Archive for the 'Uncategorized' Category

13
May
15

Reserve? It’s like a rainy day account.

When doing an analysis on a property, one of the things you should account for is a reserve fund.  Our clients allow us to hold a reserve in their account for them.  Actually we require it.  It’s a relatively small amount but it’s enough to cover most any expense that comes up after we distribute their funds to them every month.

But that’s not the reserve that I’m talking about.  Your reserve should be sufficient enough to cover one of two things.  First, major expenses like a roof or air conditioner.  Granted, you should have accounted for these things and adjusted the purchase price when you first bought your property.  But knowing this expense will be coming up; you should have those funds set aside. The second reason for a reserve is something that you can count on happening.  You’re going to have a vacant property.  Make sure you have enough to cover the mortgage while your property is vacant.  If you don’t, you’ll have a tendency to become emotional about finding a new tenant and will soon settle for a less than desirable tenant.   Doing so will more than likely be more costly than allowing your property to go vacant for a longer period of time.

There are different trains of thought on reserve; some say you should have a separate reserve for each property and your analysis should include the reserve.  In fact, your bank may require you to have a set reserve when considering approving your loan.  I personally don’t think you need to.  You know your properties and know the condition of things like the roof and air conditioner and the chances of having multiple vacancies at the same time are low.  You also know your cash flow and can figure out how long it will take to replenish your reserve.  With proper planning and a watchful eye you can free up some cash to put towards additional properties.

One last note.  If you have plenty of equity in your portfolio, I don’t see a problem with having an equity line of credit to use towards your reserve.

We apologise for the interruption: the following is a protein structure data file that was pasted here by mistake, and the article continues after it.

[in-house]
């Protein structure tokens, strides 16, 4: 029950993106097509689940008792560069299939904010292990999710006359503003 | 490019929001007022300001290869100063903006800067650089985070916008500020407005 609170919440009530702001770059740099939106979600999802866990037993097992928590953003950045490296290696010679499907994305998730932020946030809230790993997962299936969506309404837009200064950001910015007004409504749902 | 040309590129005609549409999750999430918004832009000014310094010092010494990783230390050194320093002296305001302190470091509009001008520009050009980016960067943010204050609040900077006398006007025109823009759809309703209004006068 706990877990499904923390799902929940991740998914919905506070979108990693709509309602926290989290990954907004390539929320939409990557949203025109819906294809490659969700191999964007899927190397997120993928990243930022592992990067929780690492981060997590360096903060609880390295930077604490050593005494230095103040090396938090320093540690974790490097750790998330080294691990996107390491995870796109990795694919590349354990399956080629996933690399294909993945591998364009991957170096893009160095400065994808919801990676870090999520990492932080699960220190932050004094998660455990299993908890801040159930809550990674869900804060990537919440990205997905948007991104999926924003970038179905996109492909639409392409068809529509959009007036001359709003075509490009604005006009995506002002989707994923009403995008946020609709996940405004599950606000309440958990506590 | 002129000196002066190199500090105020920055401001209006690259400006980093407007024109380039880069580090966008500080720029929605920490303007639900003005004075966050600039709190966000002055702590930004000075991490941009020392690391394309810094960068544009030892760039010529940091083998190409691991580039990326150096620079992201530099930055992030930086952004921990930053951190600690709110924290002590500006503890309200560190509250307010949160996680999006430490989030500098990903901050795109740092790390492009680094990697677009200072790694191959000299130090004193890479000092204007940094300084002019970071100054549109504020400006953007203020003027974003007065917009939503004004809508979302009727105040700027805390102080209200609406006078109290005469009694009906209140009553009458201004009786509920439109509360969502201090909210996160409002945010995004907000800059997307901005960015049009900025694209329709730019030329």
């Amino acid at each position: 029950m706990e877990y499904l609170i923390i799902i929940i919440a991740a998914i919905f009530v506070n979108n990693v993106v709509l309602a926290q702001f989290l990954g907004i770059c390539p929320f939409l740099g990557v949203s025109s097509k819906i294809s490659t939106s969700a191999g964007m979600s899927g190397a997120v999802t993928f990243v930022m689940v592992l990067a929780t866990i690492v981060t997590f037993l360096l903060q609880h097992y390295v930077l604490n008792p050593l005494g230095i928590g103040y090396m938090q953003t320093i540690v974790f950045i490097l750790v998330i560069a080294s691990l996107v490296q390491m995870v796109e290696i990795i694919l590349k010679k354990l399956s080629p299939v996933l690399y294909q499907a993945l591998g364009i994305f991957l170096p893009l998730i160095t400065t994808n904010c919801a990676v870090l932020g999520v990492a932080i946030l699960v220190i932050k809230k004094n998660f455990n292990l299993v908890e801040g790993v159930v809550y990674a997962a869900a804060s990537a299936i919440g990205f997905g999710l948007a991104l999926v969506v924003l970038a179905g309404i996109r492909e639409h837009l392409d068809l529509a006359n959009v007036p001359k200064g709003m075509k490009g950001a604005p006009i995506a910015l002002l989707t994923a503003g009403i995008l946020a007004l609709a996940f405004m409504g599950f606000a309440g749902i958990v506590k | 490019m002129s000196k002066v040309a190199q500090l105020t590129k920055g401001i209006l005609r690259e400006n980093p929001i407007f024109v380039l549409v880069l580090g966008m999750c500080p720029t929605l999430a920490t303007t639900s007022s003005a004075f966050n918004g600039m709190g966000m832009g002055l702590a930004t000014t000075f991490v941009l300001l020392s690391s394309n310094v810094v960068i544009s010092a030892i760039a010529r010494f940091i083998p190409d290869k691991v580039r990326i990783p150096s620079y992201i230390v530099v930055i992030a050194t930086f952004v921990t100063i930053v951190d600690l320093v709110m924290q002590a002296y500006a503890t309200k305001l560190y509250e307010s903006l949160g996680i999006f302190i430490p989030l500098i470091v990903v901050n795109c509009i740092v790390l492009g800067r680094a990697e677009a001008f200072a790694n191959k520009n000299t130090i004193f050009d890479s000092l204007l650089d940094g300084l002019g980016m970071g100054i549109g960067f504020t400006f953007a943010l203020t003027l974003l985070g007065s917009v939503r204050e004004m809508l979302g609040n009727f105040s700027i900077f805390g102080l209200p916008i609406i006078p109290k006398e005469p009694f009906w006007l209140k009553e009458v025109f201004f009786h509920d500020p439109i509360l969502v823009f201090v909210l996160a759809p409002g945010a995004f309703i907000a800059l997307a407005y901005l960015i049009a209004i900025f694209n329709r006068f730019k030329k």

We have seen owners who did not manage their reserves properly and the outcome has been very unfortunate.

Here’s to keeping cash flow positive,

Dave

19
Apr
13

Yes it’s called Fair Housing

The other night I was at a social event. I ran into someone that I’ve met before but don’t know well. He informed me that he was one of my competitors. I knew that he didn’t hold a real estate license so I asked him how so? He let me know that he owned rental property and he self managed. Well that’s not really a competitor, but I understood what he was saying. I let him know that a lot of people self manage and I’m excited for anybody who’s successful. He proceeded to tell me a little bit about how he ran his business and how well he was doing. One of the things he told me raised a red flag. I won’t give any details but part of his screening process could easily be considered a violation of fair housing law. I let him know that he could be fined a minimum of $10,000 per violation. He told me of something else he did when approving or denying an applicant. Again, what he was doing was in some circumstances a fair housing violation. His response was “are you telling me that I can’t keep people out of my property that I don’t want?” I let him know that it depends on what it is that he doesn’t want.

The fair housing act became law in 1968 and amended in 1988. Fair housing covers the following protected classes: race, color, national origin, religion, sex, familial status or handicap. And in some cases depending on state or local law, sexual orientation is considered a protected class . For more details on the fair housing act, go to the U.S. Department of Housing and Urban Development web site HUD Fair Housing.

I can’t emphasize enough that this is a business, and as a business you need to know every law national, state, and local. Fair housing is not something to be taken lightly. All of my employees have had fair housing training whether they are going to be talking to the public or not.

Here’s to keeping cash flow positive,
Dave

04
Apr
13

Below Market Rent

I recently read an article about how to keep tenant turnover low. One of the suggestions was to not raise a tenants rent. The author commented that tenants do not understand that taxes go up or insurance goes up therefore won’t understand why rents go up. I for one am in complete disagreement with this concept. Everyone in this business has to understand that this is a business. It’s true that turnover has cost, but turnover is part of the business. Yes, keeping turnover to a minimum is something to strive for, but at what cost? I don’t buy into the concept of tenants not understanding that your cost goes up. Everything goes up, utilities, groceries, and rent. Keeping rent below market value only hurts property owners in the long run.